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Southwestern Ontario living up to its reputation as Tornado Alley

'Our project really began to try to find those missing tornadoes,' says official with Northern Tornadoes Project
(Stock image)

If you think there have been more tornadoes in southwestern Ontario than normal this year, it might be that twister hunters are getting better at finding them. 

The Northern Tornadoes Project (NTP) at Western University — a research lab dedicated to studying twisters — has confirmed 23 tornadoes in Ontario this year, with 13 touching down in southwestern Ontario.

“It’s definitely been pretty active here in the southwest,” said Greg Kopp, NTP’s lead researcher.

Nationally, NTP has confirmed 48 tornadoes, with another 51 weather events under investigation.

Canada averages about 60 tornadoes a year, meaning 2020 is on pace to eclipse that. But a study by NTP executive director David Sills estimates there could be as many as 200 a year, with many going undetected.

“Our project really began to try to find those missing tornadoes,” Kopp said. “Because we’re systematically going after more, we’re finding more even down here in the south.”

June 10 saw four tornadoes hit, in Brussels, Belgrave, Belmont and Newbury.

July 19 was the most active day so far, with six tornadoes confirmed in Beachville, Gads Hill, Blyth, Lucan, Thedford and Belmont.

There’s yet to be a twister in the region above EF1 on the Enhanced Fujita scale, which rates the intensity of tornadoes on a scale of EF0 to EF5.

More research will need to be conducted over a longer period to determine if there’s been a significant increase in tornado occurrence, Kopp said, and establish what could cause an uptick.

NTP aims to capture data and improve methods for tracking and identifying tornadoes. The hope is this will improve future weather warnings and better prepare both rural and urban areas for potential tornado strikes.

“To get a better understanding of tornado occurrence is important for assessing risk and developing infrastructure,” Kopp said.

“Communities are starting to be concerned with this.”

While large infrastructures, like nuclear reactors, are designed to withstand tornadoes, things like electrical grids aren’t that robust.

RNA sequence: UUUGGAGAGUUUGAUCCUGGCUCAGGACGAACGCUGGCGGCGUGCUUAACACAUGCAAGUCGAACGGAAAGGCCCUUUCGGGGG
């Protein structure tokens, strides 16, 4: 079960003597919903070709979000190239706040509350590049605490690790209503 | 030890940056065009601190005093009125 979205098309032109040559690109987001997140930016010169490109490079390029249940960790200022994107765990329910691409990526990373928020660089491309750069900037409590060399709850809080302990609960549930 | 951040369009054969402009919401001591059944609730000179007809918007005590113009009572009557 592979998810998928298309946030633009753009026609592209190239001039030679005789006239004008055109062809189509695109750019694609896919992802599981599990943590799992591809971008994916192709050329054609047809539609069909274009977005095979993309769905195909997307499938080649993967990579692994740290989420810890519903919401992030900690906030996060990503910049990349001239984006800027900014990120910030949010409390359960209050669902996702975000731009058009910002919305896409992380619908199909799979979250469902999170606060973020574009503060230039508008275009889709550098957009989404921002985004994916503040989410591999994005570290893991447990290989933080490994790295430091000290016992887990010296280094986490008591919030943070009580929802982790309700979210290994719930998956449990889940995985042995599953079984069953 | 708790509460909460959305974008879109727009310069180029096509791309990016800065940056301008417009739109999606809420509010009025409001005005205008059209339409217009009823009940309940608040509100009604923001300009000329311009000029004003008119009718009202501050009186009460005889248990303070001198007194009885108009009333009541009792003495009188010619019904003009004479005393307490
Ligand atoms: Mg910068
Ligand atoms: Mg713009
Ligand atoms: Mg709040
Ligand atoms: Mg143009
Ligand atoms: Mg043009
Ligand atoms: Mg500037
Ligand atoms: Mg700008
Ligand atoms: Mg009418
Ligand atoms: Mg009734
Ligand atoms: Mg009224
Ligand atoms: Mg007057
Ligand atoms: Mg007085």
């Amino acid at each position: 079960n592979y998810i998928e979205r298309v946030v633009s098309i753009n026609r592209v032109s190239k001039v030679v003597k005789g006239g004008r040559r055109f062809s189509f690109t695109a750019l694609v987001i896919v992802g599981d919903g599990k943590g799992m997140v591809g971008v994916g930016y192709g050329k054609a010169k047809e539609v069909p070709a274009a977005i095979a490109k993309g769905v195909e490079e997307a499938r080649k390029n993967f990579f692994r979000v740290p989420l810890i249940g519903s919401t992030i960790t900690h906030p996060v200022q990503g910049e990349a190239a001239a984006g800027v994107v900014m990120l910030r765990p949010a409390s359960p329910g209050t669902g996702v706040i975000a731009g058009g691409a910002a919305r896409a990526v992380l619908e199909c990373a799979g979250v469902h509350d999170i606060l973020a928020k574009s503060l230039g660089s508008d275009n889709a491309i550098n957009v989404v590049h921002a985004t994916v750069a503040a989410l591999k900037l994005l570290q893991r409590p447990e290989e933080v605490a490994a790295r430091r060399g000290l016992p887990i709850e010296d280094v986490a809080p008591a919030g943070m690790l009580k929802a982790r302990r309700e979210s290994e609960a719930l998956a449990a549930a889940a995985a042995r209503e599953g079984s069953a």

Houses, while rarely hit, are also susceptible, but Kopp noted this is starting to change.

In St. Thomas, Doug Tarry Homes is building an entire neighbourhood of tornado-resilient housing, with roofing and siding designed to withstand an EF2 tornado.

This year's weather events have helped southwestern Ontario live up to its reputation as Tornado Alley, with the Windsor-to-Barrie corridor ripe for twisters. The high humidity and proximity to the Great Lakes make the area more prone to tornadoes.

But so far, the region has yet to see anything close to the 2011 Goderich tornado — one of the worst in Ontario’s history.

Next week marks the ninth anniversary of the deadly Goderich twister, which killed one, injured 37 and caused an estimated $130 million in damage, including nearly destroying the historic downtown.

Kopp said there’s always a risk of a severe tornado hitting the region.

“Those kinds of events do happen, and we want to be even more prepared when they do so that it doesn’t become a news story,” he said.


June 10: Brussels, EF0

June 10: Belgrave, EF0

June 10: Belmont, EF1

June 10: Newbury, EF0

June 19: Staples, EF0

June 30: Kerwood, EF0

July 16: Brantford, EF0

July 19: Beachville, EF1

July 19: Gads Hill, EF1

July 19: Blyth, EF1

July 19: Lucan, EF1

July 19: Thedford, EF1

July 19: Belmont, EF1

Max Martin, Local Journalism Initiative Reporter, London Free Press